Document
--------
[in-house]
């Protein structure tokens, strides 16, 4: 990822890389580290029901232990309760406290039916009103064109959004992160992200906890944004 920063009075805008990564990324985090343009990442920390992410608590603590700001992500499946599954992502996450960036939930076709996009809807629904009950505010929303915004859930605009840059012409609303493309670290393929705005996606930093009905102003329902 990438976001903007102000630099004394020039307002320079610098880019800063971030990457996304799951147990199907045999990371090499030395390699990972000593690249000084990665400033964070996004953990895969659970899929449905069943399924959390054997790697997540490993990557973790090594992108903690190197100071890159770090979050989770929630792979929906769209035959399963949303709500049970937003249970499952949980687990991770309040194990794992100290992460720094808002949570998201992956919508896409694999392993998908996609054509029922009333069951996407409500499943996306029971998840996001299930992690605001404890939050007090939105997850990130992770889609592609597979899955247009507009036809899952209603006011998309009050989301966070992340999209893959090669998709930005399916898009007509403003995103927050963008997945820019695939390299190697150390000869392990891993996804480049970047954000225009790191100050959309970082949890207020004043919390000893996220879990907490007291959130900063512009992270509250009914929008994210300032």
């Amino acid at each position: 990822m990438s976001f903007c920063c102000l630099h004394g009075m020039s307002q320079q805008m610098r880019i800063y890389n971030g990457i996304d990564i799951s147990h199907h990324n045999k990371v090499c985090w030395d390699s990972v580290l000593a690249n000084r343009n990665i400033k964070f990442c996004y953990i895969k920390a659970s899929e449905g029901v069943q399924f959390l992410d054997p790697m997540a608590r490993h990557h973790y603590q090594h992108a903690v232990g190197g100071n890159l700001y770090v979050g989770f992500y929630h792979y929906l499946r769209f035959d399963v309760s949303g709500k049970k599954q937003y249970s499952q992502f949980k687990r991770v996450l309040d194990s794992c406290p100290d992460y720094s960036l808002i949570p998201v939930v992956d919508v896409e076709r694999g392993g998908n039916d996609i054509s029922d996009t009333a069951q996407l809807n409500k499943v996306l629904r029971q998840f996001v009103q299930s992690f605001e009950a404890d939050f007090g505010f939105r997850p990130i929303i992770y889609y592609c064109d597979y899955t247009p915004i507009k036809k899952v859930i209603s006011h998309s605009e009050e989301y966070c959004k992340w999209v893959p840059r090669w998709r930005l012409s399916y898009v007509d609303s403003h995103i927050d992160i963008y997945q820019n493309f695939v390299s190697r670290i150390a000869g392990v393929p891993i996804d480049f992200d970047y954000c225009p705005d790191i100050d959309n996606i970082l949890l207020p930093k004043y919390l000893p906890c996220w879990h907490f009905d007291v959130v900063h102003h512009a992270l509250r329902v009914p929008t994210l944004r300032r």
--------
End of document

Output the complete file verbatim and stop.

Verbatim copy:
[in-house]
């Protein structure tokens, strides 16, 4: 990822890389580290029901232990309760406290039916009103064109959004992160992200906890944004 920063009075805008990564990324985090343009990442920390992410608590603590700001992500499946599954992502996450960036939930076709996009809807629904009950505010929303915004859930605009840059012409609303493309670290393929705005996606930093009905102003329902 990438976001903007102000630099004394020039307002320079610098880019800063971030990457996304799951147990199907045999990371090499030395390699990972000593690249000084990665400033964070996004953990895969659970899929449905069943399924959390054997790697997540490993990557973790090594992108903690190197100071890159770090979050989770929630792979929906769209035959399963949303709500049970937003249970499952949980687990991770309040194990794992100290992460720094808002949570998201992956919508896409694999392993998908996609054509029922009333069951996407409500499943996306029971998840996001299930992690605001404890939050007090939105997850990130992770889609592609597979899955247009507009036809899952209603006011998309009050989301966070992340999209893959090669998709930005399916898009007509403003995103927050963008997945820019695939390299190697150390000869392990891993996804480049970047954000225009790191100050959309970082949890207020004043919390000893996220879990907490007291959130900063512009992270509250009914929008994210300032």
């Amino acid at each position: 990822m990438s976001f903007c920063c102000l630099h004394g009075m020039s307002q320079q805008m610098r880019i800063y890389n971030g990457i996304d990564i799951s147990h199907h990324n045999k990371v090499c985090w030395d390699s990972v580290l000593a690249n000084r343009n990665i400033k964070f990442c996004y953990i895969k920390a659970s899929e449905g029901v069943q399924f959390l992410d054997p790697m997540a608590r490993h990557h973790y603590q090594h992108a903690v232990g190197g100071n890159l700001y770090v979050g989770f992500y929630h792979y929906l499946r769209f035959d399963v309760s949303g709500k049970k599954q937003y249970s499952q992502f949980k687990r991770v996450l309040d194990s794992c406290p100290d992460y720094s960036l808002i949570p998201v939930v992956d919508v896409e076709r694999g392993g998908n039916d996609i054509s029922d996009t009333a069951q996407l809807n409500k499943v996306l629904r029971q998840f996001v009103q299930s992690f605001e009950a404890d939050f007090g505010f939105r997850p990130i929303i992770y889609y592609c064109d597979y899955t247009p915004i507009k036809k899952v859930i209603s006011h998309s605009e009050e989301y966070c959004k992340w999209v893959p840059r090669w998709r930005l012409s399916y898009v007509d609303s403003h995103i927050d992160i963008y997945q820019n493309f695939v390299s190697r670290i150390a000869g392990v393929p891993i996804d480049f992200d970047y954000c225009p705005d790191i100050d959309n996606i970082l949890l207020p930093k004043y919390l000893p906890c996220w879990h907490f009905d007291v959130v900063h102003h512009a992270l509250r329902v009914p929008t994210l944004r300032r």